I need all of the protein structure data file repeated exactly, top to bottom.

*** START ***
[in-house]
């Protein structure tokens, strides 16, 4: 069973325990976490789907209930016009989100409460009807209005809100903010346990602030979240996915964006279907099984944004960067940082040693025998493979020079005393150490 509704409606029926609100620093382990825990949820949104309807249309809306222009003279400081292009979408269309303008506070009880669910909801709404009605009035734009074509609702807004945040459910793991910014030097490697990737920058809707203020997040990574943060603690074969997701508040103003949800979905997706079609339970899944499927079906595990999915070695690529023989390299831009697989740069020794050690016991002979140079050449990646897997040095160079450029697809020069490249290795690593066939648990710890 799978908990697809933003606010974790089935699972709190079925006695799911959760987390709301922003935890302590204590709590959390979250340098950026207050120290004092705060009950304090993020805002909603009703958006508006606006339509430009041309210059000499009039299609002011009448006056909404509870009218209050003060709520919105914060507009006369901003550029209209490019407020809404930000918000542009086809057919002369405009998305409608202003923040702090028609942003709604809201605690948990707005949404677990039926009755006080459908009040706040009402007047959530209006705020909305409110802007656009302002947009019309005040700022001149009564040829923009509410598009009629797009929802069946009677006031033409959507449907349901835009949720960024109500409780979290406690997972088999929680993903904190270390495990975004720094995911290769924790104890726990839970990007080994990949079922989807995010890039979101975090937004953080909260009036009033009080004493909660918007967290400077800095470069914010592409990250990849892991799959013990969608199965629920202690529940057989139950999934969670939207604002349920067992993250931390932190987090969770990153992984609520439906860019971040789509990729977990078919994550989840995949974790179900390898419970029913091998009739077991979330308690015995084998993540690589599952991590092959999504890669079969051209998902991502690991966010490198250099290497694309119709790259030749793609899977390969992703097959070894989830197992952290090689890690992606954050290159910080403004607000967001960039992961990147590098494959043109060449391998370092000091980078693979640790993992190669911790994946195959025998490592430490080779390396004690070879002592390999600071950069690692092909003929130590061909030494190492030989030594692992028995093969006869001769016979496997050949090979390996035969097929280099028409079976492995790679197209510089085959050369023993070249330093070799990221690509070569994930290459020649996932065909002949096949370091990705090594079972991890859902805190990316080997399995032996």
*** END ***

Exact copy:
[in-house]
């Protein structure tokens, strides 16, 4: 069973325990976490789907209930016009989100409460009807209005809100903010346990602030979240996915964006279907099984944004960067940082040693025998493979020079005393150490 509704409606029926609100620093382990825990949820949104309807249309809306222009003279400081292009979408269309303008506070009880669910909801709404009605009035734009074509609702807004945040459910793991910014030097490697990737920058809707203020997040990574943060603690074969997701508040103003949800979905997706079609339970899944499927079906595990999915070695690529023989390299831009697989740069020794050690016991002979140079050449990646897997040095160079450029697809020069490249290795690593066939648990710890 799978908990697809933003606010974790089935699972709190079925006695799911959760987390709301922003935890302590204590709590959390979250340098950026207050120290004092705060009950304090993020805002909603009703958006508006606006339509430009041309210059000499009039299609002011009448006056909404509870009218209050003060709520919105914060507009006369901003550029209209490019407020809404930000918000542009086809057919002369405009998305409608202003923040702090028609942003709604809201605690948990707005949404677990039926009755006080459908009040706040009402007047959530209006705020909305409110802007656009302002947009019309005040700022001149009564040829923009509410598009009629797009929802069946009677006031033409959507449907349901835009949720960024109500409780979290406690997972088999929680993903904190270390495990975004720094995911290769924790104890726990839970990007080994990949079922989807995010890039979101975090937004953080909260009036009033009080004493909660918007967290400077800095470069914010592409990250990849892991799959013990969608199965629920202690529940057989139950999934969670939207604002349920067992993250931390932190987090969770990153992984609520439906860019971040789509990729977990078919994550989840995949974790179900390898419970029913091998009739077991979330308690015995084998993540690589599952991590092959999504890669079969051209998902991502690991966010490198250099290497694309119709790259030749793609899977390969992703097959070894989830197992952290090689890690992606954050290159910080403004607000967001960039992961990147590098494959043109060449391998370092000091980078693979640790993992190669911790994946195959025998490592430490080779390396004690070879002592390999600071950069690692092909003929130590061909030494190492030989030594692992028995093969006869001769016979496997050949090979390996035969097929280099028409079976492995790679197209510089085959050369023993070249330093070799990221690509070569994930290459020649996932065909002949096949370091990705090594079972991890859902805190990316080997399995032996």